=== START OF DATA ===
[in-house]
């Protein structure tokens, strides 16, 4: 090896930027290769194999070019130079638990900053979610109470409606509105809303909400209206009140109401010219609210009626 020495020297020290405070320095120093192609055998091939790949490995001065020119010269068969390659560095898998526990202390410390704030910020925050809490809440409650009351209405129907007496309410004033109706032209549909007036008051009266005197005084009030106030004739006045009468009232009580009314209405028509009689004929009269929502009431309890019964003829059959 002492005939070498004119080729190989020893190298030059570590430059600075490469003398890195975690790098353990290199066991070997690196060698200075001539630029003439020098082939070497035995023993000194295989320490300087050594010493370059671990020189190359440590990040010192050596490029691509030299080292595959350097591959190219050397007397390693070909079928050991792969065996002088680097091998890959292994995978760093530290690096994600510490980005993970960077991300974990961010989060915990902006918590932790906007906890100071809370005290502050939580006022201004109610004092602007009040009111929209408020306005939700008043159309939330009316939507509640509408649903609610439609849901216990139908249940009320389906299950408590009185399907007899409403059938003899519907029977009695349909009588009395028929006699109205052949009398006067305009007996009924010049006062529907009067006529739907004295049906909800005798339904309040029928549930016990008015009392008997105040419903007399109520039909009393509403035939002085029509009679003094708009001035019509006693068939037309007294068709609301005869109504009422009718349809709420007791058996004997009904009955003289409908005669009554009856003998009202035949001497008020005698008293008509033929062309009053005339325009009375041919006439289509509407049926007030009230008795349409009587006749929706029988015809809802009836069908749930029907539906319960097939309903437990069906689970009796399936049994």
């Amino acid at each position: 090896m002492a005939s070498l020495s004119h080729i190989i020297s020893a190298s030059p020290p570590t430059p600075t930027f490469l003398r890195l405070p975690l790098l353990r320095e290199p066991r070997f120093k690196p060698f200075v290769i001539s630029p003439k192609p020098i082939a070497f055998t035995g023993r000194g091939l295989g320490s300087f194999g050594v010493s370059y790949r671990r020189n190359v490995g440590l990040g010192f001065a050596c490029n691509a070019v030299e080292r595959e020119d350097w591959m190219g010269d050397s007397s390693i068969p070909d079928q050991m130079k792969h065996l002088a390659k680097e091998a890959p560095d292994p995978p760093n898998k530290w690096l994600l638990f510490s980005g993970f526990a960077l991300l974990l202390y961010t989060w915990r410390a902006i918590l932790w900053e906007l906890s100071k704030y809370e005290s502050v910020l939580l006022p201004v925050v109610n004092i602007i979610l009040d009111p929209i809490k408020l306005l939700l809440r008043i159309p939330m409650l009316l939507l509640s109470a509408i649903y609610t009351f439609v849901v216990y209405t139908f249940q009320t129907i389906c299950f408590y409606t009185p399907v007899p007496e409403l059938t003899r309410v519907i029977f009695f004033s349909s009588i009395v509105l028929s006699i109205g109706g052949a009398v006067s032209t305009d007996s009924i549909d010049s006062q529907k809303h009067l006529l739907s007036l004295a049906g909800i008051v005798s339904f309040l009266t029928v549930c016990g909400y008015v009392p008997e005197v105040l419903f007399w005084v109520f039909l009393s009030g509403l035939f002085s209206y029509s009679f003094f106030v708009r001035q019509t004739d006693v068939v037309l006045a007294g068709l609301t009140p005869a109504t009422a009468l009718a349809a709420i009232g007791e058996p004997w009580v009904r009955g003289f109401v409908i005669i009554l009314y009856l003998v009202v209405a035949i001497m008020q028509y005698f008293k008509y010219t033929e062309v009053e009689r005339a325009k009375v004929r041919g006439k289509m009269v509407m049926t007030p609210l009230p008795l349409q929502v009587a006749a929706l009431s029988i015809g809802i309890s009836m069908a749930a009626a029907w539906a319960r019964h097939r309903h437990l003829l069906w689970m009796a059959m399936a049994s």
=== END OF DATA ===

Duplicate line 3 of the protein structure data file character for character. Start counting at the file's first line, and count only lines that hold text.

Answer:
């Amino acid at each position: 090896m002492a005939s070498l020495s004119h080729i190989i020297s020893a190298s030059p020290p570590t430059p600075t930027f490469l003398r890195l405070p975690l790098l353990r320095e290199p066991r070997f120093k690196p060698f200075v290769i001539s630029p003439k192609p020098i082939a070497f055998t035995g023993r000194g091939l295989g320490s300087f194999g050594v010493s370059y790949r671990r020189n190359v490995g440590l990040g010192f001065a050596c490029n691509a070019v030299e080292r595959e020119d350097w591959m190219g010269d050397s007397s390693i068969p070909d079928q050991m130079k792969h065996l002088a390659k680097e091998a890959p560095d292994p995978p760093n898998k530290w690096l994600l638990f510490s980005g993970f526990a960077l991300l974990l202390y961010t989060w915990r410390a902006i918590l932790w900053e906007l906890s100071k704030y809370e005290s502050v910020l939580l006022p201004v925050v109610n004092i602007i979610l009040d009111p929209i809490k408020l306005l939700l809440r008043i159309p939330m409650l009316l939507l509640s109470a509408i649903y609610t009351f439609v849901v216990y209405t139908f249940q009320t129907i389906c299950f408590y409606t009185p399907v007899p007496e409403l059938t003899r309410v519907i029977f009695f004033s349909s009588i009395v509105l028929s006699i109205g109706g052949a009398v006067s032209t305009d007996s009924i549909d010049s006062q529907k809303h009067l006529l739907s007036l004295a049906g909800i008051v005798s339904f309040l009266t029928v549930c016990g909400y008015v009392p008997e005197v105040l419903f007399w005084v109520f039909l009393s009030g509403l035939f002085s209206y029509s009679f003094f106030v708009r001035q019509t004739d006693v068939v037309l006045a007294g068709l609301t009140p005869a109504t009422a009468l009718a349809a709420i009232g007791e058996p004997w009580v009904r009955g003289f109401v409908i005669i009554l009314y009856l003998v009202v209405a035949i001497m008020q028509y005698f008293k008509y010219t033929e062309v009053e009689r005339a325009k009375v004929r041919g006439k289509m009269v509407m049926t007030p609210l009230p008795l349409q929502v009587a006749a929706l009431s029988i015809g809802i309890s009836m069908a749930a009626a029907w539906a319960r019964h097939r309903h437990l003829l069906w689970m009796a059959m399936a049994s």